Now the most important inputs to a discounted cash flow are the discount rate, and of course, the actual cash flows. Part of investing is coming up with your own evaluation of a company's future performance, so try the calculation yourself and check your own assumptions. The DCF also does not consider the possible cyclicality of an industry, or a company's future capital requirements, so it does not give a full picture of a company's potential performance. Given that we are looking at Australian Vanadium as potential shareholders, the cost of equity is used as the discount rate, rather than the cost of capital (or weighted average cost of capital, WACC) which accounts for debt. In this calculation we've used 7.9%, which is based on a levered beta of 0.936. Beta is a measure of a stock's volatility, compared to the market as a whole. We get our beta from the industry average beta of globally comparable companies, with an imposed limit between 0.8 and 2.0, which is a reasonable range for a stable business.
Although the valuation of a company is important, it shouldn’t be the only metric you look at when researching a company. The DCF model is not a perfect stock valuation tool. Rather it should be seen as a guide to "what assumptions need to be true for this stock to be under/overvalued?" If a company grows at a different rate, or if its cost of equity or risk free rate changes sharply, the output can look very different. For Australian Vanadium, There are three pertinent factors you should further research:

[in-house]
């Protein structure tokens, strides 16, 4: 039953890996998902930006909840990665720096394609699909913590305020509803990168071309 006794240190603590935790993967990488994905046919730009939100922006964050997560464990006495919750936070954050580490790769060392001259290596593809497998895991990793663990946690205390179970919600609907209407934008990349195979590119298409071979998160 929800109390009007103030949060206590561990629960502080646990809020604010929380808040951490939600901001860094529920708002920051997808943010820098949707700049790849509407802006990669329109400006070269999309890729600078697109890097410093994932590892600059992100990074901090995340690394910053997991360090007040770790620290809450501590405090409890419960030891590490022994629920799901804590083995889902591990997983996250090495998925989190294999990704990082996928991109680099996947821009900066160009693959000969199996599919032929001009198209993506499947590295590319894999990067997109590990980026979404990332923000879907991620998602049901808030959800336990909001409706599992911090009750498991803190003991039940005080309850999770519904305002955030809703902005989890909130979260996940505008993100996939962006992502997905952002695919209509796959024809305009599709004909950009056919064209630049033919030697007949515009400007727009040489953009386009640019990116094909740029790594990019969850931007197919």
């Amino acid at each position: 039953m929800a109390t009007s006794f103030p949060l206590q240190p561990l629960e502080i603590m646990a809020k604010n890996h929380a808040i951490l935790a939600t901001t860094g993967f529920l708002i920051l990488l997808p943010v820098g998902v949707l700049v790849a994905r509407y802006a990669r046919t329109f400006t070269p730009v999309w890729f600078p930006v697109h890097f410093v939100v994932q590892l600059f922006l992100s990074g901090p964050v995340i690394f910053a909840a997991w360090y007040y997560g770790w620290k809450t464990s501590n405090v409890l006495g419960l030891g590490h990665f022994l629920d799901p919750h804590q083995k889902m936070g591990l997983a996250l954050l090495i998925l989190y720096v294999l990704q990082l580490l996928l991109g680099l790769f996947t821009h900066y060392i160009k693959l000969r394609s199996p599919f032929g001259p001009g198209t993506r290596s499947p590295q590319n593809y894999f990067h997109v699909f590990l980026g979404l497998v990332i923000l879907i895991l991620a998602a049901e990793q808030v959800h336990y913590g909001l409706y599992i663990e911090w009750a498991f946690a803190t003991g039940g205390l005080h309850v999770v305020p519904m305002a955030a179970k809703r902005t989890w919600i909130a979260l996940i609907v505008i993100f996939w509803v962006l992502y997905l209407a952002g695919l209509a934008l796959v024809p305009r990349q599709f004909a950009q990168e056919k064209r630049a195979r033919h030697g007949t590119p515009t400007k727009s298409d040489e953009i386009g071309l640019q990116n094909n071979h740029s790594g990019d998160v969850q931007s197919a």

- Risks: For example, we've discovered 6 warning signs for Australian Vanadium (2 are a bit unpleasant!) that you should be aware of before investing here.
- Other High Quality Alternatives: Do you like a good all-rounder? Explore our interactive list of high quality stocks to get an idea of what else is out there you may be missing!
- Other Environmentally-Friendly Companies: Concerned about the environment and think consumers will buy eco-friendly products more and more? Browse through our interactive list of companies that are thinking about a greener future to discover some stocks you may not have thought of!
PS. Simply Wall St updates its DCF calculation for every AU stock every day, so if you want to find the intrinsic value of any other stock just search here.
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This article by Simply Wall St is general in nature. It does not constitute a recommendation to buy or sell any stock, and does not take account of your objectives, or your financial situation. We aim to bring you long-term focused analysis driven by fundamental data. Note that our analysis may not factor in the latest price-sensitive company announcements or qualitative material. Simply Wall St has no position in any stocks mentioned. Thank you for reading.